Water Tossing Boulders: How a Family of Chinese Immigrants Led the First Fight to Desegregate Schools in the Jim Crow South

Adrienne Berard. Beacon, $26.95 (244p) ISBN 978-0-8070-3353-1
Berard (Love and War) tells the story of the Lum family, a Chinese American family living in the Jim Crow–era South, from the father’s perilous arrival to the United States in the winter of 1904 during a time of anti-immigration sentiment to the 1927 lawsuit Gong Lum v. Rice, the first Supreme Court decision against school segregation. Berard conveys why Jeu Gong Lum wanted better lives—and better schools—for his two daughters, particularly Martha, who was a straight-A student, during a time when segregated black schools often had inadequate facilities. But the book does not go into detail about the poor conditions of black public schools, so when Katherine Lum says, “I don’t want my children to attend ‘colored’ schools” and one of their lawyers argues that “the Mongolian is on the hither side... between the Caucasian and African” as the premise of the case, a current of antiblack sentiment overwhelms a story of an immigrant family simply wanting the best for their children. As a result, this divisive narrative that focuses less on the importance of obtaining freedom and a better education for all U.S. citizens than on how one family fought to secure privilege for their children. Agent: Anna Ghosh, Ghosh Literary. (Oct.)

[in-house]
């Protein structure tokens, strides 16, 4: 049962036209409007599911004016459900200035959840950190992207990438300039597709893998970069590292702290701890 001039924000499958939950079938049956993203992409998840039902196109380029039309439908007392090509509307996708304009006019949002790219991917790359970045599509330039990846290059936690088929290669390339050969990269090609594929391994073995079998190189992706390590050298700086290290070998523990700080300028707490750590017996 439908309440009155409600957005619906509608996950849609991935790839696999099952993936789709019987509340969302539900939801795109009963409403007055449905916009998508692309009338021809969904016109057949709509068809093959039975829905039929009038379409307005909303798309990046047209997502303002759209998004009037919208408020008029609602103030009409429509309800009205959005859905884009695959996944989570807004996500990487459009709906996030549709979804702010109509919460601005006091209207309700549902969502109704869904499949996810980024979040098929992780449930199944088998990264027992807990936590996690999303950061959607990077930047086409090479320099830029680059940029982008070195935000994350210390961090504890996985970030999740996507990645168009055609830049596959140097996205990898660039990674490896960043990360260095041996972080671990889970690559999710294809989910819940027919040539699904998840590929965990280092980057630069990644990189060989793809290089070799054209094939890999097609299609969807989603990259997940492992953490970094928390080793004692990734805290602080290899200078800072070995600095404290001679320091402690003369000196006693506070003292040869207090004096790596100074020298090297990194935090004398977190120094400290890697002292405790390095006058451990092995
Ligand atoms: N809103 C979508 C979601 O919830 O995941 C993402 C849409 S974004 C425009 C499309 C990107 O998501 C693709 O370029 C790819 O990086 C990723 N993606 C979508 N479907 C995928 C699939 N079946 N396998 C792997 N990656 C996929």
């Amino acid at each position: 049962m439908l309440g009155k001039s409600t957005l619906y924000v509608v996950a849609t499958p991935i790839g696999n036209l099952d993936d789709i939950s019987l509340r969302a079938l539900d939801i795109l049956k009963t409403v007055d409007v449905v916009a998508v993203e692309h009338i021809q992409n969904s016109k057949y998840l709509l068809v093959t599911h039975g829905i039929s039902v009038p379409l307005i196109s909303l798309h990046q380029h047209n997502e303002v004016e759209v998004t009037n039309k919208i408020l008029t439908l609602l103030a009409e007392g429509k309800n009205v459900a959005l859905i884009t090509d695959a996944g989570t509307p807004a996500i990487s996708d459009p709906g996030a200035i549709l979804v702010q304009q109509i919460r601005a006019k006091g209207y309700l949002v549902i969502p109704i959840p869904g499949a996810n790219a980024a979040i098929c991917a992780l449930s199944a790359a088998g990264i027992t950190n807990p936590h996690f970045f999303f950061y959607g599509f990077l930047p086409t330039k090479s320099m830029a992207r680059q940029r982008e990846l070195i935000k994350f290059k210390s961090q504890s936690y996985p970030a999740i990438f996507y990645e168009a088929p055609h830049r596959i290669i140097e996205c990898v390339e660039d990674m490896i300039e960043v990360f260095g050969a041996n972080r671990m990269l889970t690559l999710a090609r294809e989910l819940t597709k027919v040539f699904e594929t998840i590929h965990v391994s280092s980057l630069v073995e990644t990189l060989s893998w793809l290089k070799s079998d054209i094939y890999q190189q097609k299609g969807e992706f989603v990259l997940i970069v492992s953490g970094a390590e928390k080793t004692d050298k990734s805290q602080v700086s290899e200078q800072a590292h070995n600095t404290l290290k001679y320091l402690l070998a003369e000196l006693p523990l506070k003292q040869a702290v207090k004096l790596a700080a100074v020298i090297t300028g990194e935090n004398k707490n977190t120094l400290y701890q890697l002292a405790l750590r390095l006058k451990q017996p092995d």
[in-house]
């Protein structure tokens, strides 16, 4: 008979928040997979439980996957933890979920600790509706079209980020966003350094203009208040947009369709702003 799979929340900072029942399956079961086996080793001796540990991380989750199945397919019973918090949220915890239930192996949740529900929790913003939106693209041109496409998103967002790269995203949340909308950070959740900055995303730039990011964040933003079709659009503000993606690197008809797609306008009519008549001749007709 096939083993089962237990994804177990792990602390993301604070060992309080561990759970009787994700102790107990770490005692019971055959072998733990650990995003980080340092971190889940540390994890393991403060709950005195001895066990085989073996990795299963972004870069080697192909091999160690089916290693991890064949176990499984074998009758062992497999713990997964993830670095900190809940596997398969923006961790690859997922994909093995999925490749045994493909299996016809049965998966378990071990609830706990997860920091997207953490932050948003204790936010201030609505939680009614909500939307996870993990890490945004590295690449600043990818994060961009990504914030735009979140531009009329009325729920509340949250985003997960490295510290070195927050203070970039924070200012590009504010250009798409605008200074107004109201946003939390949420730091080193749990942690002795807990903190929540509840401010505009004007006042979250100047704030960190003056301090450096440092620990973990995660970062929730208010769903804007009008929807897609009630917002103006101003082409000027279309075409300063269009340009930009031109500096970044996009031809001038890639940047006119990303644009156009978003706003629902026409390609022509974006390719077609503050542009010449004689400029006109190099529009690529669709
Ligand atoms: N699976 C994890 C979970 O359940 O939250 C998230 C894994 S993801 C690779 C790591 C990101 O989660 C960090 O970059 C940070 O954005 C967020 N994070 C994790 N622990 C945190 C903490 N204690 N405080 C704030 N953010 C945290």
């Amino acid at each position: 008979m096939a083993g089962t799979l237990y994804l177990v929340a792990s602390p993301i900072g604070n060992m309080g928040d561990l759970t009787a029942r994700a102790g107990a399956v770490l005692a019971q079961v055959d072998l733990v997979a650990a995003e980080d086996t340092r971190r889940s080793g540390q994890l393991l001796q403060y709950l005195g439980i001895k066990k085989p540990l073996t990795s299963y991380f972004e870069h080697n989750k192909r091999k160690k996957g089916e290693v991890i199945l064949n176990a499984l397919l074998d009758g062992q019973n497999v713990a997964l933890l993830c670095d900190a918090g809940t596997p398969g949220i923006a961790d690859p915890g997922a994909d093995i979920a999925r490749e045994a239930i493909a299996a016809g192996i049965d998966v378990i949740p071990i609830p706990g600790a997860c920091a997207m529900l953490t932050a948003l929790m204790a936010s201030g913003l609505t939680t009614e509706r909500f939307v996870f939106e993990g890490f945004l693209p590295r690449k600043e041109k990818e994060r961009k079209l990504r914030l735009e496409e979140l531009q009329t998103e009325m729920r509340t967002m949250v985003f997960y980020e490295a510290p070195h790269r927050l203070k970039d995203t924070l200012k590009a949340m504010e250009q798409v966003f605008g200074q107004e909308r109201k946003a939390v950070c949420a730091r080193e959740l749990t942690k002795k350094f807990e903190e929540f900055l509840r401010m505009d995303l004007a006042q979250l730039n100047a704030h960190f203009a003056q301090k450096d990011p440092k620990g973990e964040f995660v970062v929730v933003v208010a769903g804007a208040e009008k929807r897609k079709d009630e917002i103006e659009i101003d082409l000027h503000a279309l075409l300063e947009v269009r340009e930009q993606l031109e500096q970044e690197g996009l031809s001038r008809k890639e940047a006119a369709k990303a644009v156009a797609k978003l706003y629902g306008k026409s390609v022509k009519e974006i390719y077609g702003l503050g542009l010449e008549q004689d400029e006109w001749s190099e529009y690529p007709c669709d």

Reviewed on: 08/01/2016
Release date: 10/18/2016
Genre: Nonfiction
Ebook - 978-0-8070-3354-8
Paperback - 208 pages - 978-0-8070-8316-1
MP3 CD - 978-1-5200-9033-7
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